Health anxiety is the fear of developing an illness or condition, which is accompanied by frequent visits to the doctor for reassurance that they are not ill. In the age of coronavirus, many people also have an underlying anxiety about unwittingly having caught the virus.
Causes of Anxiety
The causes of anxiety are not completely clear. Life experiences, especially traumatic events, can trigger anxiety. Some people are more prone to anxiety than others and there is evidence inherited traits can be a factor.
One potential cause of anxiety is illness. Anxiety is often the first indicator of impending medical issues, such as heart disease, diabetes, thyroid problems or respiratory disorders. Anxiety in this case is the body’s way of sending a warning or message of future illness.
Anxiety can also be a side effect of certain medications. Your anxiety may be linked to a medical issue if:
- You don’t have blood relatives with anxiety
- You didn’t have anxiety as a child
- You don’t typically avoid things due to anxiety
- You have a sudden occurrence of anxiety unrelated to your life
Long-term Risks of Stress and Anxiety
Coping with anxiety without help is not easy and it is best to seek treatment or professional advice on how to develop coping strategies.
There are several long-term health risks of stress and anxiety, including diminished mental health, cardiovascular disease (high blood pressure, abnormal heart rhythms, heart attack), obesity, sexual dysfunction, skin and hair problemsand gastrointestinal problems.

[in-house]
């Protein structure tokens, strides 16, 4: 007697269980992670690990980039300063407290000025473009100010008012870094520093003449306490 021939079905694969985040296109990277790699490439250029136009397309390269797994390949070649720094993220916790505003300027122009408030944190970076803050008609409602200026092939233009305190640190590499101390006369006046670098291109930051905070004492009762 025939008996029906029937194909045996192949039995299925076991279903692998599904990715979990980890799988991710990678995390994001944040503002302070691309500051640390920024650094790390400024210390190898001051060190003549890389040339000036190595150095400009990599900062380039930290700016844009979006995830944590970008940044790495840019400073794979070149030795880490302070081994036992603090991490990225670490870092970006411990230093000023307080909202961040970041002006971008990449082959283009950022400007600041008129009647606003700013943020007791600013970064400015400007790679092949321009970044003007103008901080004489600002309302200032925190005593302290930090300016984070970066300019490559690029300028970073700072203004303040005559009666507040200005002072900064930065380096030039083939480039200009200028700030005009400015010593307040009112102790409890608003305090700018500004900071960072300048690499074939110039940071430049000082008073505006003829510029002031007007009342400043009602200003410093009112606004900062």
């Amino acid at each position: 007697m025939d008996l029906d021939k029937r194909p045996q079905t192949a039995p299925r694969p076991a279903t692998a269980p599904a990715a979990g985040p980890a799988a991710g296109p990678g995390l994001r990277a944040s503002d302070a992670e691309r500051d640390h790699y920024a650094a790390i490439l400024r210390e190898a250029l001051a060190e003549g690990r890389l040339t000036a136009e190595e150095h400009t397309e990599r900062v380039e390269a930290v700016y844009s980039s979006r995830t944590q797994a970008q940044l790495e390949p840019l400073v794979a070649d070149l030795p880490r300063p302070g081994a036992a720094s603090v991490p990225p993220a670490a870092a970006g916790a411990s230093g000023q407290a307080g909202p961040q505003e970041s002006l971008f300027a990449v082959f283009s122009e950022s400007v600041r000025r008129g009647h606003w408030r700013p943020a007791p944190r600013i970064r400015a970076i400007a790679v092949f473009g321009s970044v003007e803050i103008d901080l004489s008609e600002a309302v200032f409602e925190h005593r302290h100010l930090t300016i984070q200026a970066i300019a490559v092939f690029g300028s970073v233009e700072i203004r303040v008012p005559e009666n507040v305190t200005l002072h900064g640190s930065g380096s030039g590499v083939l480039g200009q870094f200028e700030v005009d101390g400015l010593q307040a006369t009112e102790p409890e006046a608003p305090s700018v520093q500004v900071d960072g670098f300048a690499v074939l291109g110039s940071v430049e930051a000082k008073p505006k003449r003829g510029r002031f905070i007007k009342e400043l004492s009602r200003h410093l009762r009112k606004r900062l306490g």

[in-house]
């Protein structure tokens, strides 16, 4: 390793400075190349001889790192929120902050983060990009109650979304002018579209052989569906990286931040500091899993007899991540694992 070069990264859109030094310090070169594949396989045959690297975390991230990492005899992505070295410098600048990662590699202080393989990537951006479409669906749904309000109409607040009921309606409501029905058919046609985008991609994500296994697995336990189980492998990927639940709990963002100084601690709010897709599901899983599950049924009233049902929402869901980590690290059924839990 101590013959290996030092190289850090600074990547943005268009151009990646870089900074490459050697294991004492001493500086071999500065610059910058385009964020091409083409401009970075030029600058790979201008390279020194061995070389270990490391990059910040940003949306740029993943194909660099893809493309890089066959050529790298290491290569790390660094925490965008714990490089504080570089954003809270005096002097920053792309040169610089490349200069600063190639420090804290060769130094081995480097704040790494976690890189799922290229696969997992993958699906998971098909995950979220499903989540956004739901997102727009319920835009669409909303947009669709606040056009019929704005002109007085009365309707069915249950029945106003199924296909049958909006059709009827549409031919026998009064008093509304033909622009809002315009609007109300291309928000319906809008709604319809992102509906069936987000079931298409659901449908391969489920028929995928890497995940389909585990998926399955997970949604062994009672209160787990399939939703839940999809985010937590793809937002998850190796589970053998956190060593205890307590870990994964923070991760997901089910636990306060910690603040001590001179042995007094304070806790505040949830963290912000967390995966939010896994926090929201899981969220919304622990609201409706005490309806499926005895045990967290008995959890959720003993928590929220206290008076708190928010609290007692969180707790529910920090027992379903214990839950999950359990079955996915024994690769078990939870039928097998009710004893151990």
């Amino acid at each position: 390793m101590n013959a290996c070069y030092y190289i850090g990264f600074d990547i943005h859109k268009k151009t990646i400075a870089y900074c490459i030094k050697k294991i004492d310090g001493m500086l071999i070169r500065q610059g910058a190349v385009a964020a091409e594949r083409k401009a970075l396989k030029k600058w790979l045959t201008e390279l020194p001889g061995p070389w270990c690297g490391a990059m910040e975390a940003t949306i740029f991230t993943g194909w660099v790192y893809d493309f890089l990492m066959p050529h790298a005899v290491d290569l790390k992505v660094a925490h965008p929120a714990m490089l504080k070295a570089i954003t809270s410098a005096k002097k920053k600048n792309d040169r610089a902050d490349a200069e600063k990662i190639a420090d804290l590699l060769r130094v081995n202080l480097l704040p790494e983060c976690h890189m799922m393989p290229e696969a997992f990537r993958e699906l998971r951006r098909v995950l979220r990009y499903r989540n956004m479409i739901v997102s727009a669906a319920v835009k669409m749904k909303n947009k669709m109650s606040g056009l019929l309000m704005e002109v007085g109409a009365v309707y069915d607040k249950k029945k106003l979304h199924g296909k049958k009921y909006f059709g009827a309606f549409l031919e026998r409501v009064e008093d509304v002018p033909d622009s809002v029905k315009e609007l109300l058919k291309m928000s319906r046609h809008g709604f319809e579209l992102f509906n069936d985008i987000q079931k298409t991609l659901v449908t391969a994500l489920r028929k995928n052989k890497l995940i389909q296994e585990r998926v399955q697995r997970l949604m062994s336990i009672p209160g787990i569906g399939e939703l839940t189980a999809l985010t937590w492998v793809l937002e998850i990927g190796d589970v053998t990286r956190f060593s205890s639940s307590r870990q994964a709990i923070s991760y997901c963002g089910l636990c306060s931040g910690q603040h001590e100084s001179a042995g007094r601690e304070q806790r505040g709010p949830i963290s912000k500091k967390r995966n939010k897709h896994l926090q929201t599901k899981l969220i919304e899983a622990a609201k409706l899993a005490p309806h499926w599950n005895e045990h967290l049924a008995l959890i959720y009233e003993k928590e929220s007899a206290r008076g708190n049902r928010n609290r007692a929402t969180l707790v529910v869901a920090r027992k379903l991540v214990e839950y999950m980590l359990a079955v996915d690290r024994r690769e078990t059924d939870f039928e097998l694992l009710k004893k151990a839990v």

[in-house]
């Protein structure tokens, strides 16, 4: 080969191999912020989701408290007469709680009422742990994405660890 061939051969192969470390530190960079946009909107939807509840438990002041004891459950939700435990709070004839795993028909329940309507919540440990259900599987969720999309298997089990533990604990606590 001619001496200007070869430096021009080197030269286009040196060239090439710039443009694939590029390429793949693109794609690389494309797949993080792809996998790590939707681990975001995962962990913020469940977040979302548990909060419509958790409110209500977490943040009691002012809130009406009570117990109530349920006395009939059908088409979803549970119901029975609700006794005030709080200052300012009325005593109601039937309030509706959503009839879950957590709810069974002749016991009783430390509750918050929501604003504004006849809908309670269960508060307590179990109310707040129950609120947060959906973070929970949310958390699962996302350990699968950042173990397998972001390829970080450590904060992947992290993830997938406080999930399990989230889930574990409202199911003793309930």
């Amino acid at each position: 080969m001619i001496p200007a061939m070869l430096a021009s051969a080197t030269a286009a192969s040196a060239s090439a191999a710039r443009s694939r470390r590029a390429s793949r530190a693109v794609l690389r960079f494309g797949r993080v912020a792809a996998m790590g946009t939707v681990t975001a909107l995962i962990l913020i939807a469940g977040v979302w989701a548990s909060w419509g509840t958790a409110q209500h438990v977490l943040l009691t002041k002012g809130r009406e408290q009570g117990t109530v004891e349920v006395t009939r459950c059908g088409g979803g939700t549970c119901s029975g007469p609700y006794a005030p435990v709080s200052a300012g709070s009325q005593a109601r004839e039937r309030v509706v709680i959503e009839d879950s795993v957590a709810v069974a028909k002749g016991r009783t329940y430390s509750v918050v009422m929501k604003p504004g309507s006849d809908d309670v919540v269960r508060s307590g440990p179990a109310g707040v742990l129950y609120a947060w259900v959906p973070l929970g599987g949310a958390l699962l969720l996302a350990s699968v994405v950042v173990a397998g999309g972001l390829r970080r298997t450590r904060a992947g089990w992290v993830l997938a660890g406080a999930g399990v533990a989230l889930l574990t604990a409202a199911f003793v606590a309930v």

Remedies and Supplements for Anxiety
Treating anxiety requires persistence and a multi-phased approach. A few examples of those ways are as follows.
Supplements for Anxiety
Valerian root is a natural supplement that is often used as a sleep aid. However, its calming effects can have a positive effect on anxiety.
Kava kava is another supplement ideal for the treatment of anxiety and stress. It improves cognitive ability to decrease the sense of worry and impending danger you may feel. Another common supplement is lavender, a powerful natural calming agent. It is most often used as an essential oil.
For those suffering from anxiety, a natural approach is often the best route.
Other ways to help manage anxiety include meditation, yoga and exercise. Journaling, adopting time management strategies, aromatherapy and drinking herbal teas can also help to soothe anxiety naturally.
Besides natural remedies, a combination of medication and psychotherapy can be extremely helpful. Medications such as antidepressants and anxiolytics are used to treat anxiety.
These can be prescribed for both anxiety and panic attacks, but only by a doctor. Psychotherapy is counseling that addresses mental health. Cognitive-behavioral therapy can teach you how to recognise and change thought patterns that trigger anxiety.
Anxiety: The Bottom Line
Even if you are familiar with anxiety, it is worth thinking about the lasting impact stress and anxiety can have on your body. In these uncertain times, it would not hurt to chat with a medical professional if you are experiencing anxiety symptoms.
Alicia Adendorff is a reporter for Healthy Organic Lifestyle.